The 1980 debate should sober Obama and buoy Romney. In his recent book, The Candidate: What It Takes to Win — and Hold – the White House, Professor Samuel Popkin, an occasional Democratic campaign adviser, recalls his failure coaching Carter in 1980. Playing Reagan in debate “prep,” Popkin echoed the Republican’s devastating anti-Carter criticisms. Popkin describes the kind of careful criticism Romney should launch against Obama, knowing that if the challenger is too aggressive he looks angry and insolent but if he is too deferential he seems weak and intimidated. Reagan, Popkin writes, “resorted to more subtle, coded criticisms that were harder to defend against. He appeared respectful of the office and the president, suggesting that Carter was hamstrung by defeatist Democrats in Congress.” This approach forced Carter to rebut the premise — and plaintively claim he was strong — or the conclusion — by insisting Democrats were not defeatists. “Contesting one point left him tacitly conceding the other,” Popkin writes.

Obama’s caveat is in Carter’s reaction. Offended and embarrassed by the criticism, Carter ended the session after eleven minutes. Popkin as Reagan had pierced Carter’s “presidential aura,” unnerving everyone in the room. Trying to dispel the tension, Carter’s chief domestic policy advisor, Stuart Eizenstat, himself Jewish, resorted to ethnic humor by pointing to Popkin and joking, “You didn’t know Governor Reagan was Jewish, did you?” Popkin, who quickly replied “Well, Governor Reagan is from Hollywood,” realized that many of Carter’s people, including the aggrieved president, were unfamiliar with Reagan’s attacks because the majesty of the presidency insulated Carter from serious criticism or serious study of his challenger.

Of course, in an ideal world the debates would emphasize issue flashpoints not gaffe-hunting. In Denver, Romney should, Reagan-style, subtly question President Obama as to when he as president will take responsibility for the anemic recovery and lingering unemployment rather than scapegoating his predecessor. At Hofstra University, Romney should ask Obama to explain to the voters present and the American people how his increasing reliance on the heavy hand of federal regulations and big government does not reflect doubt in the traditional invisible hand of individual entrepreneurial Americans and the markets themselves. And in Boca Raton, Romney should prod Obama on the Arab Spring, asking him at what point he would concede that his policy failed rather than simply dismissing the rise of the Muslim Brotherhood in Egypt, the murder of American diplomats in Libya, and other Obama-orchestrated disasters as “bumps in the road.” In response, Obama should emphasize his successes in halting the economic freefall, his faith in American ingenuity guided by the government’s occasional, competent, and gentle helping hand, and his muscular defense of American interests in hunting down Osama Bin Laden, boosting troops in Afghanistan, and reprimanding Egypt’s president for delays in defending America’s Cairo embassy. Meanwhile, reporters and voters should push both candidates to explain what sacrifices they will demand from Americans, where they will deviate from their party’s orthodoxy, how they will end partisanship, and what bold solutions they have to American debt, demoralization, and decline.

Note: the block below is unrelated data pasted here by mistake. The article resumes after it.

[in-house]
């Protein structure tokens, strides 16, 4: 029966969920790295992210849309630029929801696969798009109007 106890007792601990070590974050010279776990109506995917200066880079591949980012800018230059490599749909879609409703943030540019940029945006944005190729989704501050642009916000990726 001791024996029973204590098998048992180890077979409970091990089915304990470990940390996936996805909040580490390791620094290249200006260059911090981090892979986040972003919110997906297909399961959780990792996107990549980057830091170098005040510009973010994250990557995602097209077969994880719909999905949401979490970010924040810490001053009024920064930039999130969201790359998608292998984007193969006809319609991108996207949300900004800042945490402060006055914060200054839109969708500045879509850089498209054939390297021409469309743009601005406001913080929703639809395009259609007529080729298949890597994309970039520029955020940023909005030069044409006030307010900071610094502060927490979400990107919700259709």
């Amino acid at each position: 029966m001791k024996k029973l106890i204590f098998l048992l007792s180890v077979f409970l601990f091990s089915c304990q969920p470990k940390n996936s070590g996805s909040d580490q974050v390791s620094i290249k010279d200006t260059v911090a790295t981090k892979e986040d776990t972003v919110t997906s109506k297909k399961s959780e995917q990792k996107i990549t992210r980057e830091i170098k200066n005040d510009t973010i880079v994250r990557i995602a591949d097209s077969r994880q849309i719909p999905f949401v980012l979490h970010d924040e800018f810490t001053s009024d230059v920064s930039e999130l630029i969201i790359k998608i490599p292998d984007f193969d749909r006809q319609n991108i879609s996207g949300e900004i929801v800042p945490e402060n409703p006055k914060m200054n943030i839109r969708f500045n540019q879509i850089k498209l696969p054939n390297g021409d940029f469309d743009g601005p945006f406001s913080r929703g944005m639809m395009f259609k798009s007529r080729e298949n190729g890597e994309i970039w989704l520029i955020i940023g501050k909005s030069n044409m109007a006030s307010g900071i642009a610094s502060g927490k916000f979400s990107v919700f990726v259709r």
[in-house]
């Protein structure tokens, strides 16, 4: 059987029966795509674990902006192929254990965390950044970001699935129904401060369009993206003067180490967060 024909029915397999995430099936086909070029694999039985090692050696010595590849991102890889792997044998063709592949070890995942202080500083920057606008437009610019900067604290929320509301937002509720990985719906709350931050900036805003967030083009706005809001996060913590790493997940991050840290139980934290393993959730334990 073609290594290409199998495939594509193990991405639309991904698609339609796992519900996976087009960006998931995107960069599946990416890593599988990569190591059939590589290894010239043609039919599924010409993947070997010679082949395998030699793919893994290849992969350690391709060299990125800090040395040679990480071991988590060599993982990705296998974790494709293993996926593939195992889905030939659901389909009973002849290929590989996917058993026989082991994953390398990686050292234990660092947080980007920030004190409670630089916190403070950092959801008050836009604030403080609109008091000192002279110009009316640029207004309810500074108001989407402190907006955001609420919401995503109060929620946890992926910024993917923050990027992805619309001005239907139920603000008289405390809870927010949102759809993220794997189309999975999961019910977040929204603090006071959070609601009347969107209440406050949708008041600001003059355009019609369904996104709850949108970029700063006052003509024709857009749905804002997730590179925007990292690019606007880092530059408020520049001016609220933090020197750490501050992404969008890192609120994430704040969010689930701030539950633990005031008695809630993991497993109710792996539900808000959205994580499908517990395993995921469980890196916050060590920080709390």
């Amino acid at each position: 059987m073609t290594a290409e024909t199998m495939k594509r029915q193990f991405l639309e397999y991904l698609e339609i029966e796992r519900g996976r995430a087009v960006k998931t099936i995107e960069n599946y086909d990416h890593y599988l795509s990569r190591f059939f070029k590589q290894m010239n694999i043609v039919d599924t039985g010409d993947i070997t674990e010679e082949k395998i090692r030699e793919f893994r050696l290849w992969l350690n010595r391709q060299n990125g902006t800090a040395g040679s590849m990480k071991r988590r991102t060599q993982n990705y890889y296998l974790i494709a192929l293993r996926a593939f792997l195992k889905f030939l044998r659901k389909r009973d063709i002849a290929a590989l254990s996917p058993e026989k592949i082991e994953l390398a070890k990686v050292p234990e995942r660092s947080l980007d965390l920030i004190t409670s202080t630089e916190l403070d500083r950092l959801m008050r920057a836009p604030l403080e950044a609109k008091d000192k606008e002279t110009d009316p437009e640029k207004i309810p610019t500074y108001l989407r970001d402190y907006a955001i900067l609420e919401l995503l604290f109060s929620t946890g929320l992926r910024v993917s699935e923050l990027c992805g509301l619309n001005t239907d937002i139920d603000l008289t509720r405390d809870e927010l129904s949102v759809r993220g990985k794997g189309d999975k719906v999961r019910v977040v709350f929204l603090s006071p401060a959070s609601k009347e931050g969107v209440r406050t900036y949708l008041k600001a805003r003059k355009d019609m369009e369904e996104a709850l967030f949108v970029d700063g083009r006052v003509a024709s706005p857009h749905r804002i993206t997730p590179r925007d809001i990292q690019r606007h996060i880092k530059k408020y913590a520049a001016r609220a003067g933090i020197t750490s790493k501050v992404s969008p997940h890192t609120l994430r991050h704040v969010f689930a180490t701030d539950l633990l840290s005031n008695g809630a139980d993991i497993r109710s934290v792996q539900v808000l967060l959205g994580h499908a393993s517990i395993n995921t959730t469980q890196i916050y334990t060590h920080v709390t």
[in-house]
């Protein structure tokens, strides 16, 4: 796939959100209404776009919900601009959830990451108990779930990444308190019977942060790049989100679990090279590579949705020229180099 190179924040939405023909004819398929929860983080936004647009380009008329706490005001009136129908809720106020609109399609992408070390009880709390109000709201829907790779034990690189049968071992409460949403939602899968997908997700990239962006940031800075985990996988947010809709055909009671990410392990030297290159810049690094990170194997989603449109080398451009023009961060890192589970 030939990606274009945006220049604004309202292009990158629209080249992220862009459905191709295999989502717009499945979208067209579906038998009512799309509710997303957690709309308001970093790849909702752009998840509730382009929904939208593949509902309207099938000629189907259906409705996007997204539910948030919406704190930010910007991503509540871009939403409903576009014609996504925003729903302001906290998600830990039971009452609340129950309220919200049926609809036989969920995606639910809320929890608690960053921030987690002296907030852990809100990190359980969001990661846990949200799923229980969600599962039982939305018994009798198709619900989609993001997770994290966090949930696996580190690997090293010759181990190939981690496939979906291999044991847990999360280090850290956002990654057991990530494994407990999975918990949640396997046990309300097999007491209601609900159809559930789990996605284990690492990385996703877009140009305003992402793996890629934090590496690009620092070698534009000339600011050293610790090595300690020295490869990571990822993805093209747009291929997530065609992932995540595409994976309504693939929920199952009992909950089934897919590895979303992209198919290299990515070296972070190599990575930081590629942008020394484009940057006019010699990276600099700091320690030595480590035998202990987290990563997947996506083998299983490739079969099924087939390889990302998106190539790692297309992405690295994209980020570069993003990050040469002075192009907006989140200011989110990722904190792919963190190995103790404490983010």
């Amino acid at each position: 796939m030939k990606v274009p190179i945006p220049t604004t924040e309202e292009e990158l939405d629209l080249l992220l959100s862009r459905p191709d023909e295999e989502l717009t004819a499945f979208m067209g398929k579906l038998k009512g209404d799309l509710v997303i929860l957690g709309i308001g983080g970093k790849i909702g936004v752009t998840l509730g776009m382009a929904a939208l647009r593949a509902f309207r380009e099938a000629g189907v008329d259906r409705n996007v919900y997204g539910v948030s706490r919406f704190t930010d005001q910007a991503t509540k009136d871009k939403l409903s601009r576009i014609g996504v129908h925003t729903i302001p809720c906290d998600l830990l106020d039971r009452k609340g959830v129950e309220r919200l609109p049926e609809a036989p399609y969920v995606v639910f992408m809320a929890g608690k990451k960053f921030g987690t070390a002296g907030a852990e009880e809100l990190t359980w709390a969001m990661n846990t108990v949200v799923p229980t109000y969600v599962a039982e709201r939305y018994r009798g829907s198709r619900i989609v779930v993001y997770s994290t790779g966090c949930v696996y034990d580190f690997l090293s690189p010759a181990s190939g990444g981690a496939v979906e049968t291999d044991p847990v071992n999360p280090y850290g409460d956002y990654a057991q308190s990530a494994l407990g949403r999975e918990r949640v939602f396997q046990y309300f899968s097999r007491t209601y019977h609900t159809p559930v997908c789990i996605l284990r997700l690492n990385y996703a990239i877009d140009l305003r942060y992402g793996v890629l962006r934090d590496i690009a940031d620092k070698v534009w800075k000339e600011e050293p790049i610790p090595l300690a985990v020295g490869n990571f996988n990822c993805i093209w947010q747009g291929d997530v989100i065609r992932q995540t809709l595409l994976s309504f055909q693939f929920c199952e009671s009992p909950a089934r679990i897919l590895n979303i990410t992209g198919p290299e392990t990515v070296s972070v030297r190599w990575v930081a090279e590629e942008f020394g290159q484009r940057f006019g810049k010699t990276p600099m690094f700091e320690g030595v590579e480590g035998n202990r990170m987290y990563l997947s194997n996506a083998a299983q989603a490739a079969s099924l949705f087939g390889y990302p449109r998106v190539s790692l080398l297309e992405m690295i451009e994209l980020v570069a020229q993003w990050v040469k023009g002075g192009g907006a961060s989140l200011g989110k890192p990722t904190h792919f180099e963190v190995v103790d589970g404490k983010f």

While such substantive exchanges would allow Americans to weigh the candidates’ dueling philosophies and records, it is more likely that the debates’ verdict will pivot around some theatrical moment. Since televised presidential debates began in 1960, when John Kennedy’s aristocratic calm contrasted with Richard Nixon’s sweaty, herky-jerky intensity, style has usually upstaged substance in debate reporting and debate perceptions.

It is too easy just to blame the press — although broadcasters and reporters will be seeking “gotcha” moments when a candidate stumbles and “grand slams” when a candidate dominates. Moreover, American voters respond more to debate theatrics than polemics. The mass reaction reflects one of the realities of modern leadership, which too many academics ignore and editorialists lament: image rules, style counts, a successful president or prime minister must communicate effectively not just administer smoothly.

This season, as the American campaign peaks and the silliness surges, it will be easy to mock American politics. But the presidential campaign remains a remarkable effective and dramatic ritual that gets two individuals conveying their messages to a polity of 300 million people.

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By Gil Troy, The Toronto Star, 1-4-11

Jimmy Carter’s smile looks forced while applauding Edward Kennedy at the 1980 Democratic convention.


While much of the discussion since U.S. President Barack Obama’s “shellacking” in the 2010 congressional midterm elections has focused on the Republican surge, Obama also should worry about his base. In the last 50 years, the only incumbent presidents who have lost their re-election bids first faced primary challenges for renomination. In short, Obama better worry about his own party before dealing with the Tea Party.

Although in the age of modern communications the power of any incumbent is considerable, the American president’s powers are particularly formidable. By being both the head of state and head of government, in effect the king and the prime minister, the president can tap all kinds of non-partisan patriotic emotions while monopolizing the airwaves and using political muscle. During the Christmas season, for example, as the president hosts thousands of influential Americans in the White House, as he lights the national Christmas tree and calls for national unity, he serves as the high priest of America’s civic religion, transcending mundane partisan concerns.